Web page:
Tesla Model S & X 100D Emblem Pops Up On Configurator


100D Emblem

100D Emblem – Credit Reddit moderator 110110

Tesla Model S

Tesla Model S

Reddit moderator 110110 has uncovered a Tesla 100D emblem in the source code for the Model S and X Design Studio.

This likely indicates that Tesla will soon add the 100D option to both the S and X.

This has been long anticipated, so it’s no surprise to us, but we are eager to see what the range rating will be on the 100D models. Both the 100D Model S and X will surely be the range champs in the lineup, but what will the final figures be?

We at InsideEVs took a shot at guessing the range of the Model S 100D in the past and this is what we came up with:

“…since the non-Performance Model S 90D is rated by the EPA at 294 miles combined, then our napkin math of a 17% increase in range for 100 kWh pack would lead us to believe that a 100D version of the Model S could have a rated range of up to approximately 343 miles combined, give or take.”

While the performance version of the Model S 100D surely is impressive in its own right, we think that 343 miles of range would be just as strong of a selling point (at a lower total cost) too.

Timing? We think the 100D versions of both the S and X are right around the corner. With orders for Model Year 2016 Teslas ending this week, it could be as early as next week when we see the 100D go live on Tesla’s website.

Source: Reddit

Categories: Tesla

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33 Comments on "Tesla Model S & X 100D Emblem Pops Up On Configurator"

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100kwh are needed. Wife took 75D from 213, to 40 yesterday, on 3 warm ups and less than 90 miles. Version 8’s “Hi” setting ends up staying on, and the cold is here. (Am adjusting for full 90%, 232 mile charges, just for “daily” winter use, near Boston).

Bring on the 100D!

Wow, thanks for the anecdote. I hate my LEAF starting around this time of year, even without running the heat my range is impacted similarly.

I’ve asked Tesla sales people how an S is in the winter range wise and have been told 10-20% reduction. Seems like this isn’t the case. I hope Tesla focuses a little more on the range decay in cold because that is a huge issue for a large number of people.

Yeah, as range goes up it’s the warm-up cycles that are the killer. Whether 32F, or 15F, it doesn’t really matter from my perspective. Warming a Model S cabin is going to cost you ~20 miles of range, over about the first actual 20 miles of driving (40 total). Park outside for 2-3hours and it happens all over again.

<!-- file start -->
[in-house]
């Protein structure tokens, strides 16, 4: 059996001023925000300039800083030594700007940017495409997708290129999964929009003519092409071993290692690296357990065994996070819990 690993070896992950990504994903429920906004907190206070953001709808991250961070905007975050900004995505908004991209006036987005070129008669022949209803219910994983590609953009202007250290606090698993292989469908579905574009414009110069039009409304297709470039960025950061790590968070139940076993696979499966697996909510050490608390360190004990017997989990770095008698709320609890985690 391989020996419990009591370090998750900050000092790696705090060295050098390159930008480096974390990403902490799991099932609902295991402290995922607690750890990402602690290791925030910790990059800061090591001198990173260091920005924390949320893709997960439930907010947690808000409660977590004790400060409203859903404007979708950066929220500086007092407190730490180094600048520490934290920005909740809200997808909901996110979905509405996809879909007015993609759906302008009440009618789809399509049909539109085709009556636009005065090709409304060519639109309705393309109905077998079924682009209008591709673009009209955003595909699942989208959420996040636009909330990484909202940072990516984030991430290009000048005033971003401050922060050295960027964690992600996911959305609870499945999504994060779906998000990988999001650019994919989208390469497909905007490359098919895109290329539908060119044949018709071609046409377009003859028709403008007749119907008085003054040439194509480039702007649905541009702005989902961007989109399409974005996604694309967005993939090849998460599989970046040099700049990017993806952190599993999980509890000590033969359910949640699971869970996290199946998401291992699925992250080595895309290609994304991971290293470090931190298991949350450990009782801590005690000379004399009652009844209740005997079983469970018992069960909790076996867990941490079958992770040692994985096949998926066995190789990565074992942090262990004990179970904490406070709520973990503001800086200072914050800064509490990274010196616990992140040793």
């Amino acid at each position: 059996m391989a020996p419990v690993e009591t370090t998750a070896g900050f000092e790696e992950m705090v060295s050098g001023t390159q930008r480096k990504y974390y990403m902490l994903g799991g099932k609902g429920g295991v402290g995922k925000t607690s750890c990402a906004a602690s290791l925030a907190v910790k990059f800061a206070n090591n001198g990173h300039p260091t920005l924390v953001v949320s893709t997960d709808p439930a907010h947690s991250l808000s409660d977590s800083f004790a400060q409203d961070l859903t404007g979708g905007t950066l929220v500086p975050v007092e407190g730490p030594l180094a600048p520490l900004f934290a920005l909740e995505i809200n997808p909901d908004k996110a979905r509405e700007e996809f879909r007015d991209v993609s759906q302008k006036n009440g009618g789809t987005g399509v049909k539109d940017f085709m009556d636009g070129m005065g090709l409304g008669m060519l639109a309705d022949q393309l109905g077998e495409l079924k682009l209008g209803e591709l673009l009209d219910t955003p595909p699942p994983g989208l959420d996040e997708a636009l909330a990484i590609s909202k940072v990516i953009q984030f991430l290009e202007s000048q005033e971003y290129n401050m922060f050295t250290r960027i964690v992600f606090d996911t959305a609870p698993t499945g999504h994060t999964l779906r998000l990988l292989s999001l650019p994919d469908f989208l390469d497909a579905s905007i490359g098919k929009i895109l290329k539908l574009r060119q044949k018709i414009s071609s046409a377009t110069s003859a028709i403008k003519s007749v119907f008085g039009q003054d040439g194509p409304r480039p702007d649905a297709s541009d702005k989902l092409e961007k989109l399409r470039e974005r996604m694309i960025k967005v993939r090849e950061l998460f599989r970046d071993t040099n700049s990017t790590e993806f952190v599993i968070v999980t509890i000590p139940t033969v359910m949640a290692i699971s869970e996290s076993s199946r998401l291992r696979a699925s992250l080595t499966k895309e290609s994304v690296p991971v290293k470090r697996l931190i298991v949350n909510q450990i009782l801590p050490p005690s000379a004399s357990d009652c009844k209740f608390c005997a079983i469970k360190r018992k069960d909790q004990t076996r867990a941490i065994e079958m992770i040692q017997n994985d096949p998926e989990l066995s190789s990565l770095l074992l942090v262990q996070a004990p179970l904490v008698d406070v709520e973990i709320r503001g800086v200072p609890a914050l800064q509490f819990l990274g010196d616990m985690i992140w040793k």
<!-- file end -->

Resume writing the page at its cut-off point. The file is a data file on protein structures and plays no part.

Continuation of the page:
You can always warm up the cabin while the car is plugged in. I used to warm up by ICE car in the winter prior to driving it.

IIRC, a couple of years ago a fellow by the name of Broder had a similar experience with a Model S in cold temperatures. He was pilloried, then tarred and feathered in the green tech media and its comment sections.

Hey pj
” Version 8’s “Hi” setting ends up staying on”

could you explain. Which high setting are you talking about–heat setting?

Before Version 8, the temperature setting would allow values of 82, 83..all the way to 89, I think. Tesla is on at least its third iteration of climate control. Version 8 simply goes to “Hi”, on what used to be ’82’, and the system enters its most powerful cabin heating mode. What I believe they were after: Many climb in and want quick heat, then they turn down to a more reasonable “maintenance” setting. Tesla’s cabin doesn’t otherwise quickly heat up. For instance, a 50 degree cabin set to “75” takes a while. I think so many people were going to “Hi”, past 89, that Tesla nixed 82-89 thinking “why bother” because those temps are too warm for most people. The problem is this doesn’t apply to some people (for example, spouse). So, the power soaking “Hi”, left on, kills range than is should. In Volt 1, I remember: -Heat ran 5-7kw from the DAC display -Somone said heated seat elements were ~50 watts -Heated steering also has to be nominal -Using the fan only moved the “% climate”, in the center stack, maybe 10-20%. The point is resistance heat is the range enemy, not the fan. So, I don’t… Read more »